ISLAMABAD: The Supreme Court (SC) on Tuesday directed its registrar office to fix, in open court, a plea by former president General (r) Pervez Musharraf challenging the registrar’s decision to not entertain his plea against the special court’s high treason verdict.
During an in-chamber hearing, Musharraf’s counsel Salman Safdar appeared to present arguments. However, Justice Umar Ata Bandial fixed the matter to be heard by a three-member bench.
In December 2019, an SC-constituted special bench had sentenced Musharraf to death in absentia under Article 6 of the Constitution for the imposition of a state of emergency in 2007.
A month later, the former army chief approached the apex court seeking to overturn the high treason verdict. But the RO returned Musharraf’s plea after raising an objection under Supreme Court Rules 1980 that says a convict has to surrender to the authorities before filing an appeal.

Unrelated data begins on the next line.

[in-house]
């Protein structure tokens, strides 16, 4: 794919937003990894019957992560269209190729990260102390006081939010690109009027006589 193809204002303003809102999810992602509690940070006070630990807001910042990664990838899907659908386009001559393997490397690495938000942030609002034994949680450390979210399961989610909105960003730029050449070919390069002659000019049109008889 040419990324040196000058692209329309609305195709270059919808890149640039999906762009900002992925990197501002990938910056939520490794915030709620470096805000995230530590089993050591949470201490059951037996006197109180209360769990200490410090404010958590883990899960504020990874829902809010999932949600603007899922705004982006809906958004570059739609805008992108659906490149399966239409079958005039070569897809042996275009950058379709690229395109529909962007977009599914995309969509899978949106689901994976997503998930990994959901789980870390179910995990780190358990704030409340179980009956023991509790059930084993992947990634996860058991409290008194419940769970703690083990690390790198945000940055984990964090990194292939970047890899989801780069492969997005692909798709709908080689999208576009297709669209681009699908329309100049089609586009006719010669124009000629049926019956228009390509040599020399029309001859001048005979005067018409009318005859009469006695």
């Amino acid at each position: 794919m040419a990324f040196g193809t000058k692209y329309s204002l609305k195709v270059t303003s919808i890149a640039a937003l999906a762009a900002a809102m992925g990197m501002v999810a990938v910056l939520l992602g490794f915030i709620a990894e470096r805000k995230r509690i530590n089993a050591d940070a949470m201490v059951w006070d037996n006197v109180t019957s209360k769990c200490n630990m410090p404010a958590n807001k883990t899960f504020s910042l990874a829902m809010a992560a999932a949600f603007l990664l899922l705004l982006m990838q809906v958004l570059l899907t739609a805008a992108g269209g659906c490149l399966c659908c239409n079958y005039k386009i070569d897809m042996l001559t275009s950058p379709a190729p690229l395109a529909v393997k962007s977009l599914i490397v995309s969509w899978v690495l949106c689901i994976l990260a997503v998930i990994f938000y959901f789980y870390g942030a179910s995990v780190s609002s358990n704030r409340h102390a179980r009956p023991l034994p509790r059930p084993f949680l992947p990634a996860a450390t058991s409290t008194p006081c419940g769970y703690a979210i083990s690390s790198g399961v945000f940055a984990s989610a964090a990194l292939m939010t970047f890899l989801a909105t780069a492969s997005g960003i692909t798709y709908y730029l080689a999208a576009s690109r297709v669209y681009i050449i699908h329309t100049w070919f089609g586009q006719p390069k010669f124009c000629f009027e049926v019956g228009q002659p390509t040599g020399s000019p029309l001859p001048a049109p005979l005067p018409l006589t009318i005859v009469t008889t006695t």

Interestingly, Musharraf filed the appeal in the apex court even though a three-judge bench of the Lahore High Court (LHC) has already declared unconstitutional the filing of high treason case against him, formation of the Special Court as well as its proceedings, leading to the abolition of the death penalty handed down to him on December 17.
The appeal stated that Musharraf’s health declined significantly requiring specialised treatment abroad and he was given permission and approval of the court to leave the country on medical grounds.
Former president’s attorney Salman Safdar, while filing the appeal, stated that the requirement of surrendering Musharraf is not applicable owing to his health condition.
It also mentioned that the former military dictator tried to return to Pakistan but was unable to because of his deteriorating health.
The petition also stated that the former president ‘deserves’ that his appeal is entertained and heard by the Supreme Court.
It also mentioned that Musharraf is neither a ‘fugitive from the law’, nor is he a ‘proclaimed offender’ or ‘absconder’ – particularly because he left Pakistan for medical treatment, with permission of the complainant.